Tag Archives | pantsing

This is dedicated to all the pantsers out there.

P is for Pantsing

I understand it. Kind of.

Here’s what I know about pantsers:

  • Their creativity works best without an outline. They feel stifled and lose passion for a project with too much direction.
  • Sometimes they know the heart of their story, some of the plot points, the theme and then they just roll with it.
  • Sometimes after their first draft they might outline.
  • Pantsing sometimes requires more massive rewrites.

For the record I don’t think that one way is better than the other.

But I read about writers who are pantsers and after getting a book published, they try and figure out a little bit about outlining because now they have deadlines. They might not ever do a full-blown outline but they want to have less rewrites after the first draft.

I know some of you are pantsers – kind of sounds like gangsters – out there. So, tell me more about this writing style. Could you imagine if an outliner fell in love with a pantser? We’d have a total West Side Story on our hands.

Do my posts on story structure drive you nuts or do you find them helpful for the revision process? Or are you content reading me blabber on about it?

When and if during the process do you ever outline?

What kinds of craft books do you find the most helpful?

Do you spend time on character sheets or are your characters formulated as you write too?

I tried pantsing last summer. And even though the writing was okay, the plotting and story went absolutely nowhere. It must be a learned skill. One I don’t have.

Tell me about the joys of pantsing – sides to it I don’t know about it.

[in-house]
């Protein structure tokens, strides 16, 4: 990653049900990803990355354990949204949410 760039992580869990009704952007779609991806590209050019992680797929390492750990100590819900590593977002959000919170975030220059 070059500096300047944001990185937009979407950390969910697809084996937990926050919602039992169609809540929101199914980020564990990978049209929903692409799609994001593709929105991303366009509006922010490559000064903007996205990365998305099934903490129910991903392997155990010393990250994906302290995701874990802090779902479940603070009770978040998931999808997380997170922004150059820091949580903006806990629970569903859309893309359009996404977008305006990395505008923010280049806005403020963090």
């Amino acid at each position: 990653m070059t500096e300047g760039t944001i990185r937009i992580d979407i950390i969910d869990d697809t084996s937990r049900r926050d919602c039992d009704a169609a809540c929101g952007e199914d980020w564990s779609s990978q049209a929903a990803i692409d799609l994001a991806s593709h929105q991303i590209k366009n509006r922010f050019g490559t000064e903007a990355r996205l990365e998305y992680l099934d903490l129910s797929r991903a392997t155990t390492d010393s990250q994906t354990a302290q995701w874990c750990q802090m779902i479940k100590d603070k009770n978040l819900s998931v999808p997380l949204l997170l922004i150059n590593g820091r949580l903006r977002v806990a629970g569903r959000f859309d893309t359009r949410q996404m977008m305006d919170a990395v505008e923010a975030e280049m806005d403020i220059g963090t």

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How I Write (You mean I have to have a plot?)

Well, technically, yeah. You need a plot. You know the whole character wants something and can’t get it and tries multiple times until he succeeds? Yeah. That.

 Recently I experienced an epic total pantsing failure.

 I tried. Honestly. I said, okay, I have an idea. I have a title. I’m just going to go with it. I wrote 6 chapters. And though there are some funny moments, touching moments, and okay dialogue – it was missing a backbone.

 My story was a gushy, mushy, gelatin-like substance with nothing solid to hold it together. But I still had my idea and my title.

 So I started plotting. And it was as good as eating chocolate peanut butter ice cream.

 How I plot:

  1. I open a document and start free writing a bunch of What if and What then questions.
  2. I let it sit a couple days. I research. I let my brain work on it while I do other things. I dream. I think about the story I would want to read.
  3. I go back and pull out what sounds good. I write a logline. And then a paragraph summary. And I build from there. This might change drastically over the course of the story. My first idea is never my best.  
  4. Then I’ll work out the structure according to the 3 acts. Inciting force. First act climax. Middle of story twist. Dark moment. And then I build scene by scene toward the climax.
  5. And I’ll write a scene by scene outline.
  6. Finally, I start writing the first draft.

Does my outline change? Yes. And I adjust from there.

Constantly through out the outlining and writing I ask: How can I make this scene bigger or better? How can I make things worse for my character? How can I add emotion?

Click on the banner to find out how other writers plot! How do you plot? Any tips or tricks? Plotter or pantser? Share. 

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